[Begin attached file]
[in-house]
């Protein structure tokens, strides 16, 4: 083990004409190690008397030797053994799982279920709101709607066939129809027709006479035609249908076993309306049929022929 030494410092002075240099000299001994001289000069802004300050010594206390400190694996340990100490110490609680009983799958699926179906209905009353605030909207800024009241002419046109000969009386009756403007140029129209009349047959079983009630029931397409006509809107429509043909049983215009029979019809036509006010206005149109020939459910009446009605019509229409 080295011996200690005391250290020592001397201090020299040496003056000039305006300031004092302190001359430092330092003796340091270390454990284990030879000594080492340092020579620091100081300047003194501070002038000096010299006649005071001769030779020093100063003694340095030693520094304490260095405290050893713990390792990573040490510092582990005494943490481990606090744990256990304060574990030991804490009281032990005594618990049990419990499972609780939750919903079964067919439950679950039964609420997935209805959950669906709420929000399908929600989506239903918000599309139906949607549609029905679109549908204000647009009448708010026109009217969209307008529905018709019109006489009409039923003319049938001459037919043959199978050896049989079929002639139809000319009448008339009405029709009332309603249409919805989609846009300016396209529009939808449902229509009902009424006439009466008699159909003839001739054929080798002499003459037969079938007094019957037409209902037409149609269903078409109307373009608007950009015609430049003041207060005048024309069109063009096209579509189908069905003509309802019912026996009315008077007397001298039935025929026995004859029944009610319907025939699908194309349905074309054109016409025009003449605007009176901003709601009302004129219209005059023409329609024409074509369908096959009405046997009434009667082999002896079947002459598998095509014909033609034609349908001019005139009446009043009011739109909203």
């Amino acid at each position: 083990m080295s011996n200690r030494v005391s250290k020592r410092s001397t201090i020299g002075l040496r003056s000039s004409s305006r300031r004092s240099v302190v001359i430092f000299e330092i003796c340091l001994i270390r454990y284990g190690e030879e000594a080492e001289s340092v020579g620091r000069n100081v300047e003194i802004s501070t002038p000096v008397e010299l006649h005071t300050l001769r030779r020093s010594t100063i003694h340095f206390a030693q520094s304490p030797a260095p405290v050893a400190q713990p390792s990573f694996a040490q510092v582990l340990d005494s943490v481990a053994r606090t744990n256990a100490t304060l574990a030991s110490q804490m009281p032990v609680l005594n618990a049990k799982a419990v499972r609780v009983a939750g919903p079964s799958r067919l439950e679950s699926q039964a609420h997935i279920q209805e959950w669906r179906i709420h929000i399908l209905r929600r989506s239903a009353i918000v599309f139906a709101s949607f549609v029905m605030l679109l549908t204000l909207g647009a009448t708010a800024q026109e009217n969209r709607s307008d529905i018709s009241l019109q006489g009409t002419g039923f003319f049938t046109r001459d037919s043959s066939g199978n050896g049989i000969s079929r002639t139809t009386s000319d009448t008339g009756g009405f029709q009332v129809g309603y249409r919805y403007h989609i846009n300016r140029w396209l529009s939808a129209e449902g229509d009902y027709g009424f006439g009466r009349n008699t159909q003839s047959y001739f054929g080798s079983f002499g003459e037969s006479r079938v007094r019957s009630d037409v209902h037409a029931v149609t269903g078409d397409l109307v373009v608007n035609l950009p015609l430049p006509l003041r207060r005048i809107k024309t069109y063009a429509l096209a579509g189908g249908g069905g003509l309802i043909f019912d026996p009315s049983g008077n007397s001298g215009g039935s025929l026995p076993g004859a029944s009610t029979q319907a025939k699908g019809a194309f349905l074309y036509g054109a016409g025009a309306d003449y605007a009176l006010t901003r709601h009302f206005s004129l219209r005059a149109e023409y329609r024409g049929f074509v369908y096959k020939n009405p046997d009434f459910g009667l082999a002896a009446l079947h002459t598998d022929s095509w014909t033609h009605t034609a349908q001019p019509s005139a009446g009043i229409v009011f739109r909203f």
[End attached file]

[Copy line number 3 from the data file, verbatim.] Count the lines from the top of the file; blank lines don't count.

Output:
């Amino acid at each position: 083990m080295s011996n200690r030494v005391s250290k020592r410092s001397t201090i020299g002075l040496r003056s000039s004409s305006r300031r004092s240099v302190v001359i430092f000299e330092i003796c340091l001994i270390r454990y284990g190690e030879e000594a080492e001289s340092v020579g620091r000069n100081v300047e003194i802004s501070t002038p000096v008397e010299l006649h005071t300050l001769r030779r020093s010594t100063i003694h340095f206390a030693q520094s304490p030797a260095p405290v050893a400190q713990p390792s990573f694996a040490q510092v582990l340990d005494s943490v481990a053994r606090t744990n256990a100490t304060l574990a030991s110490q804490m009281p032990v609680l005594n618990a049990k799982a419990v499972r609780v009983a939750g919903p079964s799958r067919l439950e679950s699926q039964a609420h997935i279920q209805e959950w669906r179906i709420h929000i399908l209905r929600r989506s239903a009353i918000v599309f139906a709101s949607f549609v029905m605030l679109l549908t204000l909207g647009a009448t708010a800024q026109e009217n969209r709607s307008d529905i018709s009241l019109q006489g009409t002419g039923f003319f049938t046109r001459d037919s043959s066939g199978n050896g049989i000969s079929r002639t139809t009386s000319d009448t008339g009756g009405f029709q009332v129809g309603y249409r919805y403007h989609i846009n300016r140029w396209l529009s939808a129209e449902g229509d009902y027709g009424f006439g009466r009349n008699t159909q003839s047959y001739f054929g080798s079983f002499g003459e037969s006479r079938v007094r019957s009630d037409v209902h037409a029931v149609t269903g078409d397409l109307v373009v608007n035609l950009p015609l430049p006509l003041r207060r005048i809107k024309t069109y063009a429509l096209a579509g189908g249908g069905g003509l309802i043909f019912d026996p009315s049983g008077n007397s001298g215009g039935s025929l026995p076993g004859a029944s009610t029979q319907a025939k699908g019809a194309f349905l074309y036509g054109a016409g025009a309306d003449y605007a009176l006010t901003r709601h009302f206005s004129l219209r005059a149109e023409y329609r024409g049929f074509v369908y096959k020939n009405p046997d009434f459910g009667l082999a002896a009446l079947h002459t598998d022929s095509w014909t033609h009605t034609a349908q001019p019509s005139a009446g009043i229409v009011f739109r909203f």